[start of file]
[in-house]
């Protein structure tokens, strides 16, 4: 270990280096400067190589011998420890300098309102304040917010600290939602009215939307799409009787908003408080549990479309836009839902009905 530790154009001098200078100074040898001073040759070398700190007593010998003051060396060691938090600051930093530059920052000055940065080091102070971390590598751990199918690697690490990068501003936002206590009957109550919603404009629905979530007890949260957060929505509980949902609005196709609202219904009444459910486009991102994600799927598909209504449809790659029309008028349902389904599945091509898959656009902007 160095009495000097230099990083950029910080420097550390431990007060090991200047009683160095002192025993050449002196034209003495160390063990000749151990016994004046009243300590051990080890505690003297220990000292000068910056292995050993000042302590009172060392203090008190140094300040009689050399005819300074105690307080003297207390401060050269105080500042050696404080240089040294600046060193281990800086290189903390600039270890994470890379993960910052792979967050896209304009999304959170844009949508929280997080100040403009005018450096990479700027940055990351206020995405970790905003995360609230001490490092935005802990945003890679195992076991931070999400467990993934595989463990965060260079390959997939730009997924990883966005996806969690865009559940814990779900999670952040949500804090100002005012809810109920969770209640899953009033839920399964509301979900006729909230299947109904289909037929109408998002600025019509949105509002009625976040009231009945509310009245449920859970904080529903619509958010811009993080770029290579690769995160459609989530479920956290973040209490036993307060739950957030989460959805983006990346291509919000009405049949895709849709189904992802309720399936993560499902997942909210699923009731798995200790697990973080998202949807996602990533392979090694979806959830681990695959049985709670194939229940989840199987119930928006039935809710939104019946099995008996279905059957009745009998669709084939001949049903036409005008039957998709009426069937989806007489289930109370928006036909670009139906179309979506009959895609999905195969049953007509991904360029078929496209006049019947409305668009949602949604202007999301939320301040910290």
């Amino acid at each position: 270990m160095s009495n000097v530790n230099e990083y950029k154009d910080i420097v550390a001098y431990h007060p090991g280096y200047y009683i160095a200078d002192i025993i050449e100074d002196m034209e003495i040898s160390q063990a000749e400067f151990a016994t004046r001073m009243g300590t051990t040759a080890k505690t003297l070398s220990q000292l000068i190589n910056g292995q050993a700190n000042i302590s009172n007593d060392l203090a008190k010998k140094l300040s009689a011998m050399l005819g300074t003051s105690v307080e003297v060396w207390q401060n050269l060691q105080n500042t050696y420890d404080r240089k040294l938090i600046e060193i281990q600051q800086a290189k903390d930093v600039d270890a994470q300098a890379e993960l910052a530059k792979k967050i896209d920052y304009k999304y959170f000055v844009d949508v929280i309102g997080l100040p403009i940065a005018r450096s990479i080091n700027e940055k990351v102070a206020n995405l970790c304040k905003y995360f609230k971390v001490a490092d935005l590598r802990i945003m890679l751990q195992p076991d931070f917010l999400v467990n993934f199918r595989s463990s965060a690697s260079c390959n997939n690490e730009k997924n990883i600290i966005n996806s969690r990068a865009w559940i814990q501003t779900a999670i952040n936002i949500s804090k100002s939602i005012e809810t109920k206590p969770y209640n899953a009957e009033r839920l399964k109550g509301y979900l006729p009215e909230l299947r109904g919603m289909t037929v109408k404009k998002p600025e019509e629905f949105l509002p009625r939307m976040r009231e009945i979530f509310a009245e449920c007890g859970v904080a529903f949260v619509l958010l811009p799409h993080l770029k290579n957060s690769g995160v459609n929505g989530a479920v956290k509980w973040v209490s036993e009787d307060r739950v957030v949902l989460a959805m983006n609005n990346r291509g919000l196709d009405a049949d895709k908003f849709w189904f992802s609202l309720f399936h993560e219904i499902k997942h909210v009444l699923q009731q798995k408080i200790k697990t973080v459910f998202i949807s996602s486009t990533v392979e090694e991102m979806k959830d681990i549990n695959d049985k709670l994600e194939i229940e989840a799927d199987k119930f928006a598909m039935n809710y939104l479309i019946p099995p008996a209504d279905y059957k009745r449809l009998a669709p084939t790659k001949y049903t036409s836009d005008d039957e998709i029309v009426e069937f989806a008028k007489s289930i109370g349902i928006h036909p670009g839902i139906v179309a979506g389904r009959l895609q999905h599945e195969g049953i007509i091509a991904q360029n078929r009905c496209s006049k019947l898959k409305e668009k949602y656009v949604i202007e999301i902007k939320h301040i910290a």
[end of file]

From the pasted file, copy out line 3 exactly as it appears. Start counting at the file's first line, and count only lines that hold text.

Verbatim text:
């Amino acid at each position: 270990m160095s009495n000097v530790n230099e990083y950029k154009d910080i420097v550390a001098y431990h007060p090991g280096y200047y009683i160095a200078d002192i025993i050449e100074d002196m034209e003495i040898s160390q063990a000749e400067f151990a016994t004046r001073m009243g300590t051990t040759a080890k505690t003297l070398s220990q000292l000068i190589n910056g292995q050993a700190n000042i302590s009172n007593d060392l203090a008190k010998k140094l300040s009689a011998m050399l005819g300074t003051s105690v307080e003297v060396w207390q401060n050269l060691q105080n500042t050696y420890d404080r240089k040294l938090i600046e060193i281990q600051q800086a290189k903390d930093v600039d270890a994470q300098a890379e993960l910052a530059k792979k967050i896209d920052y304009k999304y959170f000055v844009d949508v929280i309102g997080l100040p403009i940065a005018r450096s990479i080091n700027e940055k990351v102070a206020n995405l970790c304040k905003y995360f609230k971390v001490a490092d935005l590598r802990i945003m890679l751990q195992p076991d931070f917010l999400v467990n993934f199918r595989s463990s965060a690697s260079c390959n997939n690490e730009k997924n990883i600290i966005n996806s969690r990068a865009w559940i814990q501003t779900a999670i952040n936002i949500s804090k100002s939602i005012e809810t109920k206590p969770y209640n899953a009957e009033r839920l399964k109550g509301y979900l006729p009215e909230l299947r109904g919603m289909t037929v109408k404009k998002p600025e019509e629905f949105l509002p009625r939307m976040r009231e009945i979530f509310a009245e449920c007890g859970v904080a529903f949260v619509l958010l811009p799409h993080l770029k290579n957060s690769g995160v459609n929505g989530a479920v956290k509980w973040v209490s036993e009787d307060r739950v957030v949902l989460a959805m983006n609005n990346r291509g919000l196709d009405a049949d895709k908003f849709w189904f992802s609202l309720f399936h993560e219904i499902k997942h909210v009444l699923q009731q798995k408080i200790k697990t973080v459910f998202i949807s996602s486009t990533v392979e090694e991102m979806k959830d681990i549990n695959d049985k709670l994600e194939i229940e989840a799927d199987k119930f928006a598909m039935n809710y939104l479309i019946p099995p008996a209504d279905y059957k009745r449809l009998a669709p084939t790659k001949y049903t036409s836009d005008d039957e998709i029309v009426e069937f989806a008028k007489s289930i109370g349902i928006h036909p670009g839902i139906v179309a979506g389904r009959l895609q999905h599945e195969g049953i007509i091509a991904q360029n078929r009905c496209s006049k019947l898959k409305e668009k949602y656009v949604i202007e999301i902007k939320h301040i910290a």